Gastroparesis, also known as delayed gastric emptying, is a condition in which the stomach empties its contents too slowly. When the vagus nerve is compromised and the muscles of the stomach and intestines are not functioning correctly, then gastroparesis results. Following that, food passes through the digestive system slowly or not at all. Diabetes is the most frequent cause of gastroparesis because it damages the vagus nerve when blood sugar levels are high. However, many patients have what is known as idiopathic gastroparesis, for which there is no recognized reason and which remains undiagnosed after several medical testing.
Symptoms Of Gastroparesis
Symptoms of gastroparesis include:
- Upper abdominal pain
- Abdominal bloating
- Not feeling hungry/early satiety
- Abdominal spasms
- Erratic blood glucose levels
- Weight loss
- Weight gain
Causes Of Gastroparesis
Injuries to the nerves, especially damage to the vagus nerve, can result in gastroparesis. The vagus nerve typically causes your stomach muscles to contract (tighten) to aid in the passage of food through your digestive system. Your vagus nerve is harmed by diabetes in situations of gastroparesis. As a result, food cannot pass from your stomach to your intestines because your stomach and intestine muscles cannot function correctly.
Other causes include:
- Viral illnesses
- Having abdominal (gastric) surgery after suffering vagus nerve damage
- Drugs including certain antidepressants and opioids
- Scleroderma with amyloidosis (protein deposits in tissues and organs) (a connective tissue disorder that affects your skin, blood vessels, skeletal muscles, and internal organs).
Complications Of Gastroparesis
Multiple issues can result from gastroparesis:
- Food that spends too much time in the stomach can ferment, promoting germs' development.
- Food in your stomach has the potential to solidify into a mass known as a bezoar. Bezoars can lead to stomach obstructions that prevent food from entering your small intestine.
- Because blood glucose levels swiftly increase when the food finally exits your stomach and enters your small intestine, those with diabetes and gastroparesis may also experience additional issues.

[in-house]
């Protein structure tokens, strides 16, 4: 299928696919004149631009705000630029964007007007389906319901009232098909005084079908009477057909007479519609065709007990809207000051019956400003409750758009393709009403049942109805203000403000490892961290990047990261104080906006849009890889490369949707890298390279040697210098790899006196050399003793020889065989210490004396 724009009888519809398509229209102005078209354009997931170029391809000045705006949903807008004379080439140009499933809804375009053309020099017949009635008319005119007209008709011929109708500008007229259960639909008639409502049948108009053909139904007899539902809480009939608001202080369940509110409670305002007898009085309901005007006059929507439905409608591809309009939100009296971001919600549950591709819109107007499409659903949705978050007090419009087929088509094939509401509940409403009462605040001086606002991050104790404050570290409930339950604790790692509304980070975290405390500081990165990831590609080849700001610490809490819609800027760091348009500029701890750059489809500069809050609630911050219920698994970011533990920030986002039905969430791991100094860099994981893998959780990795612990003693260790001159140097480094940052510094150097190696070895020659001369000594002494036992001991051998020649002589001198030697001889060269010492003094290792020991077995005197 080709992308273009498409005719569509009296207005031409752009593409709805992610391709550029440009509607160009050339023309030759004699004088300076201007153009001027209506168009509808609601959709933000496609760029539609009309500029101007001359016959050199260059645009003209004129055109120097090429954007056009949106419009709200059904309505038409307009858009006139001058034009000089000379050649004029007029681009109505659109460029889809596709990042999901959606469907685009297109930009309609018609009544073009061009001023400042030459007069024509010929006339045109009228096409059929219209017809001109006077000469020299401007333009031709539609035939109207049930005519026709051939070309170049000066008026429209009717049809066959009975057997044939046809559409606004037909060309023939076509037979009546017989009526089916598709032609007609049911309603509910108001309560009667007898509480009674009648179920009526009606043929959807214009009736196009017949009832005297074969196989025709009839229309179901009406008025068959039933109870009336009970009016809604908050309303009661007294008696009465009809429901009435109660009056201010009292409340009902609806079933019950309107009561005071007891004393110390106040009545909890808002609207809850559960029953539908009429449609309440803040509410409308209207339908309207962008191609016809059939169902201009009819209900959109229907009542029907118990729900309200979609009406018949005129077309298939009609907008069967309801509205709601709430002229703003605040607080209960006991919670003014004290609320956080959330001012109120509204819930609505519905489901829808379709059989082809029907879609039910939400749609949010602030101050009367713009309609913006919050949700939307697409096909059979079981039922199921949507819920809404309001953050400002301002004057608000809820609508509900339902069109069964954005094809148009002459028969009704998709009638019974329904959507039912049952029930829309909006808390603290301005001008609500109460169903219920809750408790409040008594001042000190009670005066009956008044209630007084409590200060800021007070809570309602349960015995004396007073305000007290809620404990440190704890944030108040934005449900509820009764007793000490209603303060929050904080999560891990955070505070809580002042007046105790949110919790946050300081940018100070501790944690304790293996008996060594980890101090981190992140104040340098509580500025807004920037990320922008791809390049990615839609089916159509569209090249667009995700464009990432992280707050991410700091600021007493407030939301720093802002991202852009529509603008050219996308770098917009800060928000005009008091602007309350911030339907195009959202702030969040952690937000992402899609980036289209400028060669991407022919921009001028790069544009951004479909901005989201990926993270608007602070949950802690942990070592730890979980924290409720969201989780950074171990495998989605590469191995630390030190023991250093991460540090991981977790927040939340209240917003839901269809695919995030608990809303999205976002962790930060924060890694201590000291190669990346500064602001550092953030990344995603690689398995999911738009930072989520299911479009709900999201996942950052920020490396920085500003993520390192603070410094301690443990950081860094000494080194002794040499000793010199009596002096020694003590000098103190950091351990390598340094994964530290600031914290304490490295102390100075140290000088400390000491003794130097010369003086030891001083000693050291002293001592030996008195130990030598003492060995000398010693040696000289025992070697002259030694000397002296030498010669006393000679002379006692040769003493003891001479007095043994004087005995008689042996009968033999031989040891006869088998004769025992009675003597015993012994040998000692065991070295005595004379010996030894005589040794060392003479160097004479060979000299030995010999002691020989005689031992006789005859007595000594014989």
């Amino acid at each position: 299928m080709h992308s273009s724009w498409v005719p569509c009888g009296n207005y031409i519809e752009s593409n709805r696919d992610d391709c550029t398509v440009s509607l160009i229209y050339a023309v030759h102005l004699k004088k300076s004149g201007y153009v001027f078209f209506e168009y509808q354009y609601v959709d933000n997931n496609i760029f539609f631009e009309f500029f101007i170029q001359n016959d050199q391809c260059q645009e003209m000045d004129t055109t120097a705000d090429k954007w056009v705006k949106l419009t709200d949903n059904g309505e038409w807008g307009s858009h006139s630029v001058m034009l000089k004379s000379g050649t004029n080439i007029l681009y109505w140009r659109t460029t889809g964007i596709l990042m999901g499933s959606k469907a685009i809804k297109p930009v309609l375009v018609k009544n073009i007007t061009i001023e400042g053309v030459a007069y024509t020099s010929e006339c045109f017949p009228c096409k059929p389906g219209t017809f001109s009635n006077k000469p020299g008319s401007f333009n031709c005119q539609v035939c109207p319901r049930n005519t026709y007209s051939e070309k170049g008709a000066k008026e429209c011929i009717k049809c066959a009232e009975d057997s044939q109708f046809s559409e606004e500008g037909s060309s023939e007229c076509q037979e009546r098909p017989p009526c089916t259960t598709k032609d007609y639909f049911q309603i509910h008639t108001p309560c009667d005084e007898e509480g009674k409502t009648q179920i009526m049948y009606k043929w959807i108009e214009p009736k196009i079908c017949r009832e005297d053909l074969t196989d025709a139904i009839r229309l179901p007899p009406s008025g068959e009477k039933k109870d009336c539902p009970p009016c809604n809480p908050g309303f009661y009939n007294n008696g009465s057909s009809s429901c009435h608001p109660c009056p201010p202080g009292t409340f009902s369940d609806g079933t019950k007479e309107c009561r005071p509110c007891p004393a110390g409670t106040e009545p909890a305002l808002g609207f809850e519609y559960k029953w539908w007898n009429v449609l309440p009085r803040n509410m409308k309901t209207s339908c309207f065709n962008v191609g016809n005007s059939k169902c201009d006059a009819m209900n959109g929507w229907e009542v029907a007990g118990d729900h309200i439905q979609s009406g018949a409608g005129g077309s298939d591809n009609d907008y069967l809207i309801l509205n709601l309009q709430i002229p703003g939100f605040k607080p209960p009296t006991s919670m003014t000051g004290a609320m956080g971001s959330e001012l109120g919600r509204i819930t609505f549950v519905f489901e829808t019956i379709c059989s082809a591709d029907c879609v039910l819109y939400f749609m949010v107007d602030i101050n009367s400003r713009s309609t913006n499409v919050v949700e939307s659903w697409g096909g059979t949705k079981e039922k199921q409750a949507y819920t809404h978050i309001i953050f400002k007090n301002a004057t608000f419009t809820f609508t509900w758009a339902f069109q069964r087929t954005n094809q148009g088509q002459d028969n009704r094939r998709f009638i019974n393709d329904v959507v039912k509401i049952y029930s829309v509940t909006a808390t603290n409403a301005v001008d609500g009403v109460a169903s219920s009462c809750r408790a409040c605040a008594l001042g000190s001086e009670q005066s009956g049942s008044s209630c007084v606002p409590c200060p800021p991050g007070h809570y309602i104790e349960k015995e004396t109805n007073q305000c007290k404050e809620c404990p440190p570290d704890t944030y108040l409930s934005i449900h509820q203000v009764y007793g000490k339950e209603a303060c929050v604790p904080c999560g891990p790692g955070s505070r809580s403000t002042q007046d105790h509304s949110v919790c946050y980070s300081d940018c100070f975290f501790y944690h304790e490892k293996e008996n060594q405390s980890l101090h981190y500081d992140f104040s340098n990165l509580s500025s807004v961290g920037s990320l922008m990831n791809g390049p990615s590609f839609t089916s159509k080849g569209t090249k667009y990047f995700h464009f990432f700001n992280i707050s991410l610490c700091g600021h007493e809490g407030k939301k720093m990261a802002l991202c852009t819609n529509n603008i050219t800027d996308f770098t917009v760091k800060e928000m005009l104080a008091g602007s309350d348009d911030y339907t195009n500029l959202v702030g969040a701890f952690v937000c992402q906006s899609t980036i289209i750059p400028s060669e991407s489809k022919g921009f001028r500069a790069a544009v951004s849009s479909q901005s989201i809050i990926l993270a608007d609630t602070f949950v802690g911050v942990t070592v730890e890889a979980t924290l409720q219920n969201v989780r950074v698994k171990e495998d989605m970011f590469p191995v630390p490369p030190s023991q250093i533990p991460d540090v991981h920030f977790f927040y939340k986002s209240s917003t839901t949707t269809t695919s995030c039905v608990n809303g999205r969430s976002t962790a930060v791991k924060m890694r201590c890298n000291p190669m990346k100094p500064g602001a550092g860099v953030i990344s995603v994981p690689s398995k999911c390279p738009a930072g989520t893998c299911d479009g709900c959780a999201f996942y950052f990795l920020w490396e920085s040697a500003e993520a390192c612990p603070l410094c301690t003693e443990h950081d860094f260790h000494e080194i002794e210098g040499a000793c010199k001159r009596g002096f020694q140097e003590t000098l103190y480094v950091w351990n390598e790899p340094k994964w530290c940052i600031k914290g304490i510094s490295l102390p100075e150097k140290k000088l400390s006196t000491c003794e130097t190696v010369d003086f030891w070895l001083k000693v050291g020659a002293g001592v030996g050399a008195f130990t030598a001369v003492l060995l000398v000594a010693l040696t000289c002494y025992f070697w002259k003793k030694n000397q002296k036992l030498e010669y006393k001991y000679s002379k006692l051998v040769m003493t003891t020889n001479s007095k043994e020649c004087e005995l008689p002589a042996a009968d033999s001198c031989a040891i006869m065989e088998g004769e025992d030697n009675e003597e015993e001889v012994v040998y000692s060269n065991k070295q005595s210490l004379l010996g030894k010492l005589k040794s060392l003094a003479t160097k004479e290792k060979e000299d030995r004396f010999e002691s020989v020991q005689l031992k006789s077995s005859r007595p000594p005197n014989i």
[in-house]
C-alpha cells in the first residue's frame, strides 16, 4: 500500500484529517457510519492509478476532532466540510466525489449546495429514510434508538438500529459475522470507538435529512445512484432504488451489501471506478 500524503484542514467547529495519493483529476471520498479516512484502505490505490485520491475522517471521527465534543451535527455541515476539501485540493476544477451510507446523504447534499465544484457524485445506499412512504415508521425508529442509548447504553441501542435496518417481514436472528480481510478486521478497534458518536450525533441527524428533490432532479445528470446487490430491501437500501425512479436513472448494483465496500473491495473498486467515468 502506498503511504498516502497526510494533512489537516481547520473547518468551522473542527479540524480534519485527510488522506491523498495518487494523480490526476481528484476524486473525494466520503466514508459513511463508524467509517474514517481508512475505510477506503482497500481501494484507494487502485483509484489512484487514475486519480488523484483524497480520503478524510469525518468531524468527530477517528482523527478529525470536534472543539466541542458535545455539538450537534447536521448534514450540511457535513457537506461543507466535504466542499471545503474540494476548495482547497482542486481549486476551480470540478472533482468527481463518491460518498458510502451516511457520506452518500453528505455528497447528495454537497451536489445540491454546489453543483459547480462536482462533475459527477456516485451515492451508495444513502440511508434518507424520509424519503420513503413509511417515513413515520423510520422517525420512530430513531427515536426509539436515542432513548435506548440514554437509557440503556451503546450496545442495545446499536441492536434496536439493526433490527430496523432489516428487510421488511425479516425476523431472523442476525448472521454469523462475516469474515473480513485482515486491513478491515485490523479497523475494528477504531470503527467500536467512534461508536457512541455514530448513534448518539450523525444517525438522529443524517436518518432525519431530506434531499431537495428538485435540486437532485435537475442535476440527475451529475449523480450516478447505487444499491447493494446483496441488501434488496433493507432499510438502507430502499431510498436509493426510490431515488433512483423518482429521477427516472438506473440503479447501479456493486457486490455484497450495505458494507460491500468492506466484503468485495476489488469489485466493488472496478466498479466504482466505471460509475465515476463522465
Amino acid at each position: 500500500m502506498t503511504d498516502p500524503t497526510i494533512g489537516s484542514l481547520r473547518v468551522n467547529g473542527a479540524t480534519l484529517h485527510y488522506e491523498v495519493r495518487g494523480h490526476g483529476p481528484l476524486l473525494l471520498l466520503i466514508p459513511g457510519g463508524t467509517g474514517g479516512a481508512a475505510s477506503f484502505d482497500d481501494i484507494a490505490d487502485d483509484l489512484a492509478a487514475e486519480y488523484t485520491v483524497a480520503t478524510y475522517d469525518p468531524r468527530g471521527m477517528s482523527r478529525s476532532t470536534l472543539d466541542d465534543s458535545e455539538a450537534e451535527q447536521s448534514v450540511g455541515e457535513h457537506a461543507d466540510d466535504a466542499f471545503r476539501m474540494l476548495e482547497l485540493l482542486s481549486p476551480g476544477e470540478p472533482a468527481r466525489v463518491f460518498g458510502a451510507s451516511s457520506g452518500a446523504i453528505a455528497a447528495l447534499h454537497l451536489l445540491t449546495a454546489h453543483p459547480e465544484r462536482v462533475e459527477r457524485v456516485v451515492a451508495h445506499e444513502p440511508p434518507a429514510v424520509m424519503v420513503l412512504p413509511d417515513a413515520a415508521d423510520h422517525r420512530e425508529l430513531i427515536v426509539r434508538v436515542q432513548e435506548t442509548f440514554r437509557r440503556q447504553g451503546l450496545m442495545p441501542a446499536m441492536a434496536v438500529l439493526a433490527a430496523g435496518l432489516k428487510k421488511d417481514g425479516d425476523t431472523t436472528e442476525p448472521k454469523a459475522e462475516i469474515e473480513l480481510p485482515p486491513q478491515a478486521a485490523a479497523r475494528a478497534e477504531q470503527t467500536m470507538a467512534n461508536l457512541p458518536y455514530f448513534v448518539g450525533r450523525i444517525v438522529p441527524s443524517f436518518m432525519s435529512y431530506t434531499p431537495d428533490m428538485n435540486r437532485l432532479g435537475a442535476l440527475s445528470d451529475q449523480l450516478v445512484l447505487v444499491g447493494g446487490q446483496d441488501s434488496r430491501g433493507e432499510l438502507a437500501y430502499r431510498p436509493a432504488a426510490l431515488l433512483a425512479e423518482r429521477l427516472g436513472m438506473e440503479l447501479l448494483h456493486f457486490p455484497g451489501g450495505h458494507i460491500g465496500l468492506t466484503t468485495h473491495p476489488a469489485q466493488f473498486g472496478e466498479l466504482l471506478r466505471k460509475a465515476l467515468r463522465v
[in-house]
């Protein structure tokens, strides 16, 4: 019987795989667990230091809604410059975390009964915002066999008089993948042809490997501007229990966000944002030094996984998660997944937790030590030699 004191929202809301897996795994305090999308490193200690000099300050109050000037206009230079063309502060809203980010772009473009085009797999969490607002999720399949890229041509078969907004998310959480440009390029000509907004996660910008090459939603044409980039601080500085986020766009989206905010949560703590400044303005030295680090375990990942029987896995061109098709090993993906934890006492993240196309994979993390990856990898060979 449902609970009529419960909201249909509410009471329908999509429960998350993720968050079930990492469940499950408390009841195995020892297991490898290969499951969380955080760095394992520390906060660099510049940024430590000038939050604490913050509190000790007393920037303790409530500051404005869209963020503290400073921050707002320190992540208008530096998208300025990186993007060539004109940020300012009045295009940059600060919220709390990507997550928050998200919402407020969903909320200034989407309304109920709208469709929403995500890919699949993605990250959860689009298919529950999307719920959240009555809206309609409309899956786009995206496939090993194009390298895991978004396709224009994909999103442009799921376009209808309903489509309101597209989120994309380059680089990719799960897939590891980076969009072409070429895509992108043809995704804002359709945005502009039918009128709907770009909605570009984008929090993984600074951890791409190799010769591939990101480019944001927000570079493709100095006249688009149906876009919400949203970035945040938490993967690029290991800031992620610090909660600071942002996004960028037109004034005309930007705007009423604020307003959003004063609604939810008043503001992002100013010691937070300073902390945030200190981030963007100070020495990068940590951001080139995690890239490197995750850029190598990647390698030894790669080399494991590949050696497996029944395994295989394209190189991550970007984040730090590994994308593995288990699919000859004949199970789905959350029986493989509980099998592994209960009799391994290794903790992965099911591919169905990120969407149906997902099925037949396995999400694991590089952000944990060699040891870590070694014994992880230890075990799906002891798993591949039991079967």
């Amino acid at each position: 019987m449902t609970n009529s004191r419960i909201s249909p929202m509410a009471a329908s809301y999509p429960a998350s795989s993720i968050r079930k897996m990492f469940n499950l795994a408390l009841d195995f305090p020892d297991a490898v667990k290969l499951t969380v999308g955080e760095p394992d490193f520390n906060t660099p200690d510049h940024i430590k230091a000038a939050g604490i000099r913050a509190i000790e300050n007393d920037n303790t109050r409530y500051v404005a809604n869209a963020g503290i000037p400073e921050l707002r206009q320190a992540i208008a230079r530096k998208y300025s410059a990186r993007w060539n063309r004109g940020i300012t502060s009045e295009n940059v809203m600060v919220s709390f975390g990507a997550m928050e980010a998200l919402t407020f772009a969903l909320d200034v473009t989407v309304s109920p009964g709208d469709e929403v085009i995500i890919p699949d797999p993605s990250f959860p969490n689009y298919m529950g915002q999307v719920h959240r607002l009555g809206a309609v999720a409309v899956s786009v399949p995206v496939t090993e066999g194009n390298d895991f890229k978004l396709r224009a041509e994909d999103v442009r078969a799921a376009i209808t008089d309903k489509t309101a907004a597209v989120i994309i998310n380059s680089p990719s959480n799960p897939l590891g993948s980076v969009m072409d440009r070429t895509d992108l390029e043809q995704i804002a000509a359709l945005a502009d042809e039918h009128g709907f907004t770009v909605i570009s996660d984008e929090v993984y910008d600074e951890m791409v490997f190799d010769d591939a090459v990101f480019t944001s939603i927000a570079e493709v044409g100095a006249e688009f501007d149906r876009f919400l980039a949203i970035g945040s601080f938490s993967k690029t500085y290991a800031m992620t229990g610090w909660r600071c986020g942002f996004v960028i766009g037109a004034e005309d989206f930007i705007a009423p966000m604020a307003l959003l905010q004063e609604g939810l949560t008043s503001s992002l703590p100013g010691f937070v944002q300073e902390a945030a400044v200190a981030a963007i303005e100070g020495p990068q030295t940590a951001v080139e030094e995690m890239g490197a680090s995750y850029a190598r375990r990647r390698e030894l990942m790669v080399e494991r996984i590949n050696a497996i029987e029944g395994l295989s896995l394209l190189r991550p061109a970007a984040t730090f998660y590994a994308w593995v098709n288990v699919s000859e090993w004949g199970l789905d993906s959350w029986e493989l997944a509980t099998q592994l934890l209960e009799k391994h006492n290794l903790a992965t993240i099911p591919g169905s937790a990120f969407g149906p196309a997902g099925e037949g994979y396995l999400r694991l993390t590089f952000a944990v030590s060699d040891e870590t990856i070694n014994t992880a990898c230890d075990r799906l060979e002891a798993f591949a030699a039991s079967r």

- Dehydration (extreme thirst)
- Malnutrition (poor nutrition)
Things That Can Change How You Feel Every Day
Once you find a treatment strategy that works for you, gastroparesis may occasionally "hibernate," providing you with relief from most symptoms. Remission is the term for this. However, even if you follow a rigorous gastroparesis diet and take your medicine as directed, you still risk a flare-up. There are a lot of things that can change how you feel every day:
- Menstrual cycle
- Additional ailments
- Modifications to activity levels
- Modifications to sleep habits
- Unsound nutrition
- Amendments to supplements or meds
Surgery may be helpful for gastroparesis patients who have nausea and vomiting despite taking medication. Gastric electrical stimulation, a procedure that gives your stomach muscles brief electric shocks, is one kind of surgery for gastroparesis. During this treatment, your doctor places a tiny gadget called a gastric stimulator within your stomach. Two leads on the stimulator are connected to your stomach and deliver gentle electric shocks to prevent vomiting. Your provider can change how powerful the electric shocks are. A battery powering the gadget can last up to 10 years.
The procedure known as gastric bypass involves cutting a tiny pouch from the top of your stomach to ease the symptoms of gastroparesis. The bottom half of the small intestine is joined directly to the little stomach pouch after being divided in half. This restricts how much food you can consume. For a person with obesity and diabetes, this procedure is more efficient than either medicine or a gastric stimulator.
Gastroparesis is a challenging condition to treat. Your ability to manage this issue will improve the more knowledgeable you are about it.
Please book an appointment with the Best Gastroenterologist in Lahore, Karachi, Islamabad, and all major cities of Pakistan through InstaCare, or call our helpline at 03100002273 to find the verified doctor for your disease.